82 points by Jaruzel 5 days ago
Fun fact - The Mark Williams Company, who made Coherent, was founded by Aaron Schwartz father, Robert Schwartz .
A couple of friends and I drooled over an AT&T Unix manual that our public library had in 1990 - 1991. Unix seemed really cool but we could never afford a real Unix machine. We talked about pooling our money and buying a copy of Coherent but we never did. Then Linux came on the scene and Coherent was forgotten.
This brings back a lot of memories.
I was an intern an Inetco sytems in Vancouver (circa 1989?). They developed switching software for ATMs that used Coherent running on Intel PCs.
My task was to extend the Coherent shell (a clone of the standard Unix sh) with BSD csh features (history, etc.). I had nothing to go on except the csh man page.
I have since lost the source code (it was called the "wsh"), but I suspect I would cringe looking at it now.
Coherent was definitely my gateway drug into Unix.
Coherent was a great option in and around the 1990-92 timeframe. It was a great UNIX clone for $99 (with a great manual to boot). What killed it is they, for some reason, spent time and treasure port XWindows to it instead of working on a TCP/IP stack. It would have been the perfect Internet OS.
Just from memory, I can sort of see how they could have mistaken those priorities. Windowing systems (with which X11 was synonymous on unixy systems) were a big deal at the time, while TCP/IP, even networking in general, was still emerging in what probably was Coherent's target market.
Coherent did have UUCP, didn't it? In a lot of cases, that got you much further in small to mid scale environments than TCP/IP. I wouldn't even be surprised if Novell Netware would have been considered more important.
> I wouldn't even be surprised if Novell Netware would have been considered more important.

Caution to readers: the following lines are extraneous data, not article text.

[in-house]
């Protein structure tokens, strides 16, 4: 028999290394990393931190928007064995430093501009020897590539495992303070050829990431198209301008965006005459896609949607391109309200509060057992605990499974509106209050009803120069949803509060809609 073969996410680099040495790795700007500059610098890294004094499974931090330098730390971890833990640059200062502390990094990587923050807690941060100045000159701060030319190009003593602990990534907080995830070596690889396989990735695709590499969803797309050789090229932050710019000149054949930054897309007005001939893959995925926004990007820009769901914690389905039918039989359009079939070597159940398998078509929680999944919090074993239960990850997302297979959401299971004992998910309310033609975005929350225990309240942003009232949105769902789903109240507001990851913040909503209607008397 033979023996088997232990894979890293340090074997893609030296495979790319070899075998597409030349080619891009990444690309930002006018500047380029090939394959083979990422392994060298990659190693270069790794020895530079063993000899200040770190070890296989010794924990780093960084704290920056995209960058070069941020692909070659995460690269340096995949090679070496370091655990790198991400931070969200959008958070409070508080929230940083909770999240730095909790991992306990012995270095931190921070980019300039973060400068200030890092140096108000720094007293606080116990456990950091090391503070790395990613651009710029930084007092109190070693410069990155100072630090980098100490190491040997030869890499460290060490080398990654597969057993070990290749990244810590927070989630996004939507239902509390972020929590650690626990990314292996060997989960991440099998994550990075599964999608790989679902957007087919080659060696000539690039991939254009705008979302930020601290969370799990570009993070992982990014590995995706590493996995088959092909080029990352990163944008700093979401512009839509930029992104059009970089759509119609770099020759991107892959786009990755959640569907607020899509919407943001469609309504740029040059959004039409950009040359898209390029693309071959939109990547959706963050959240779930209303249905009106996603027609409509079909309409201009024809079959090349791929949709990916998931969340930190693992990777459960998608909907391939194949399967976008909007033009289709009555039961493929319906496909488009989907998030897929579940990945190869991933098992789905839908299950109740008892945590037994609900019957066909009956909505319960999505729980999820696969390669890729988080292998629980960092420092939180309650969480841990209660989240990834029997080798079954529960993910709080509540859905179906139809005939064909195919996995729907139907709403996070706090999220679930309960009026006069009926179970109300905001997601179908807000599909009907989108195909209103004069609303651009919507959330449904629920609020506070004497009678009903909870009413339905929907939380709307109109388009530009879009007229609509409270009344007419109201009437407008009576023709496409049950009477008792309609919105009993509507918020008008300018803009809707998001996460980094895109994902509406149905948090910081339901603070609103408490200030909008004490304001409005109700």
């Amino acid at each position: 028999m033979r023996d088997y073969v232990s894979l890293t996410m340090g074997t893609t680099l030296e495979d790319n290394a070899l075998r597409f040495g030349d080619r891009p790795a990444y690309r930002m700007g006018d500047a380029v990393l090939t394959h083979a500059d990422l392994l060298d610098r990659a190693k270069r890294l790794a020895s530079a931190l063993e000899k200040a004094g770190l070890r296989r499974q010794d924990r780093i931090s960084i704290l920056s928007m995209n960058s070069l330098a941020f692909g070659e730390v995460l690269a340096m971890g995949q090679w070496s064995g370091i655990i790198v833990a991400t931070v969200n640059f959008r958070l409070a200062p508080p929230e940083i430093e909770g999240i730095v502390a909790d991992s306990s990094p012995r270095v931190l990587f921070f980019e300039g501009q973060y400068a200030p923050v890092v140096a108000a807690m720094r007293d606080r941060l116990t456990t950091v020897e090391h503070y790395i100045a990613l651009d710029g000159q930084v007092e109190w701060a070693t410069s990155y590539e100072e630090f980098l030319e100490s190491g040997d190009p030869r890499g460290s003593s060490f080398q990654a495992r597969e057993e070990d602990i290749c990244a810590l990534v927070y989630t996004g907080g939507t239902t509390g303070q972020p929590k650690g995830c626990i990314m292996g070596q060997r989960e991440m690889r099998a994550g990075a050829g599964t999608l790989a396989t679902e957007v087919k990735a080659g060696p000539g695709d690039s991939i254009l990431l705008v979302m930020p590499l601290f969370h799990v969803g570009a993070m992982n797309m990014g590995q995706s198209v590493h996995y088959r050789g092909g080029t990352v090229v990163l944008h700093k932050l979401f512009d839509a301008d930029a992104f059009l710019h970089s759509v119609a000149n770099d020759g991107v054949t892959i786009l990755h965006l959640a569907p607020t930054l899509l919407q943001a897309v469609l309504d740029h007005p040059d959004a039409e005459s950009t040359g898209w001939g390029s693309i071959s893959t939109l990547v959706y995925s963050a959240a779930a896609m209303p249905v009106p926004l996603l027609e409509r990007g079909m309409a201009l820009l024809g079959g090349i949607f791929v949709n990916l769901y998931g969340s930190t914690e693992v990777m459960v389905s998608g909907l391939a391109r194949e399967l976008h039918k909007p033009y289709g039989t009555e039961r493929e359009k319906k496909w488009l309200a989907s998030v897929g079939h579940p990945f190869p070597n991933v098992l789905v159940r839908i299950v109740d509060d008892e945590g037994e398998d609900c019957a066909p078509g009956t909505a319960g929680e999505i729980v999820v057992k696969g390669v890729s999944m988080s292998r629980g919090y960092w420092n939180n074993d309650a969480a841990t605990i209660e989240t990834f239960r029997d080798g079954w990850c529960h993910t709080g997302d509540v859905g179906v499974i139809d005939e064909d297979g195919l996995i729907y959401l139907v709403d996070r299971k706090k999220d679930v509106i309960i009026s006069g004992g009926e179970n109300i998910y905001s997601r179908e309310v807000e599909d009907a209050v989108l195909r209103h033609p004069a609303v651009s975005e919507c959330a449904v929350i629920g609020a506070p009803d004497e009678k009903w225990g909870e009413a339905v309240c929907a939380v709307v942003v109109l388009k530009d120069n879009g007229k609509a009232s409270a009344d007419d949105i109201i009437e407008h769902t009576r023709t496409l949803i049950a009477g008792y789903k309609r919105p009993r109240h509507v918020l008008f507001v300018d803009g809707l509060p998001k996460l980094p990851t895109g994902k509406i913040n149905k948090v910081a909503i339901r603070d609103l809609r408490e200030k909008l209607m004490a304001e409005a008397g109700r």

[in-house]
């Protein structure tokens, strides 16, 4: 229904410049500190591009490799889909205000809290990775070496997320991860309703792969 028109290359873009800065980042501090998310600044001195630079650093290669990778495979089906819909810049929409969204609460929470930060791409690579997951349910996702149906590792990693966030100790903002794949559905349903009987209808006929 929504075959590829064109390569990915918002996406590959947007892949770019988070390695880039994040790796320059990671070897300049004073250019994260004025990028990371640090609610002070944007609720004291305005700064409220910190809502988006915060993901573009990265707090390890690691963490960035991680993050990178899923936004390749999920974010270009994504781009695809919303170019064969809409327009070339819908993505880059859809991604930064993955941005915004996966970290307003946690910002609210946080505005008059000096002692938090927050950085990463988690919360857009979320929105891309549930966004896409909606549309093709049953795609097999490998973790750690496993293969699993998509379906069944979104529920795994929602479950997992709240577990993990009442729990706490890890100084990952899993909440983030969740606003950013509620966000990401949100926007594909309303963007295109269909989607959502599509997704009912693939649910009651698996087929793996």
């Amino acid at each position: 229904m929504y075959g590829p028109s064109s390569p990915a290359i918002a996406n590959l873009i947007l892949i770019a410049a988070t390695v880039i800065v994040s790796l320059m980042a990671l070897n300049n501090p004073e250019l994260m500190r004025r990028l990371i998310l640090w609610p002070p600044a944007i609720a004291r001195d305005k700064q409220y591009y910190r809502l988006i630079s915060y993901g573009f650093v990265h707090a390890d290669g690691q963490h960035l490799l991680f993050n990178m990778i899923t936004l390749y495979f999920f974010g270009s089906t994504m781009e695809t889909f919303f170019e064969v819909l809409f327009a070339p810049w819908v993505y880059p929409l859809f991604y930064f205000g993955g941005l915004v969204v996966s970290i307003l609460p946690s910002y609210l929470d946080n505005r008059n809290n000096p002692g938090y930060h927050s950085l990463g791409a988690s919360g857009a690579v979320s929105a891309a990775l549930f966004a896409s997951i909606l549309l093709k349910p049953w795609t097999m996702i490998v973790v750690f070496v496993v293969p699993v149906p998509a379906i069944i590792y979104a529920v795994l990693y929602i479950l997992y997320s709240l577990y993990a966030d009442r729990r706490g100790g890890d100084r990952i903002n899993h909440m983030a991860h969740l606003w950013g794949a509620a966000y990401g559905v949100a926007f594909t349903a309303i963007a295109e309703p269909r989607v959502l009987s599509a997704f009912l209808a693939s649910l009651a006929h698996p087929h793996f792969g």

Speaking as a field engineer from the UK from days of yore... Up until around 1995 IPX/SPX, Novell's default networking stack at that time, was hugely prevalent in corporate and governmental environments. I didn't start bumping into TCP/IP in any serious way until around 1992 in my job as a field engineer. The general kinda setup was groups of departmental Novell Netware 386 servers (I was a Netware engineer since around '87) with loads of DOS and Windows 2/3.x clients running Novell's IPX/SPX stack atop NE2000 compatible NIC's.
Around '95 things changed. Novell Netware 4 (as did NT 3.51 - NT done properly) shipped and the default stack became TCP/IP...the rest is history.
I think people forget how prevalent IPX/SPX and Netware was back in the late 80s-early 90s.
Fun anecdote: I used to work on a large MoD site as PC support during that era, and one call I got was to visit a bunch of porta-cabins to fix their Netware network because they wanted to play network DOOM and for some reason it wasn't working.
Haha, this sounds familiar :)
Coherent had Taylor UUCP. The most enthusiastic users were doing Usenet News delivered via UUCP. Coherent ran into big issues due to a nasty bug in the ATA disk driver. The users who got hit the worst were the ones running C news.
Yeah but back then you got all kinds of stuff like Token ring, Novell as alternative to TCP/IP. Seems they have gone with other ones.
It did have UUCP, I used to run a USENET leaf node back in the days.
The decision was before my time but it was based on a user survey. I have to admit that my vote was also for X11 rather than TCP/IP. I don't think people realized how tightly X11 was bound to networking. This blinded them to the the extra effort required to port X Windows to an OS without TCP/IP.
> What killed it is they, for some reason, spent time and treasure port XWindows to it instead of working on a TCP/IP stack
Just to be clear, there's a whole heaping helping of really big work required to get there either way, since Coherent was still essentially a 16-bit OS that started out as a V6 clone on the PDP-11 and hadn't really kept up during the 1980's with any of what was happening in the wider UNIX world beyond, oh, the Seventh Edition.
The key starting point for Coherent 4.x was essentially a single piece of work (almost all of it provided in a single .c file) that let a 3.x kernel boot into 386 protected mode and provided a system call handler that more-or-less emulated the call sequence specified in the Intel iBCS specification and mapped the iBCS system calls to the original 16-bit Coherent 3.x ones, and a very basic loader for statically linked SVR3 COFF files.
[ See https://en.wikipedia.org/wiki/Intel_Binary_Compatibility_Sta... which essentially formalized a subset of what the SCO port of System V did. Note, that omitted a number of system calls; I'm fairly certain that the iBCS manual didn't include any of the socket-related system calls anyway, so the public spec for what people took to mean "will run SCO binaries" left a lot to be desired. ]
Everything else around that was still, essentially, 16-bit code that was written around some variation of Sixth Edition or Seventh Edition, not System III/ or System V (so to be iBCS compliant the bible was the System V Interface Definition, aka SVID), let alone any of the things that were being added to POSIX.1 or POSIX.2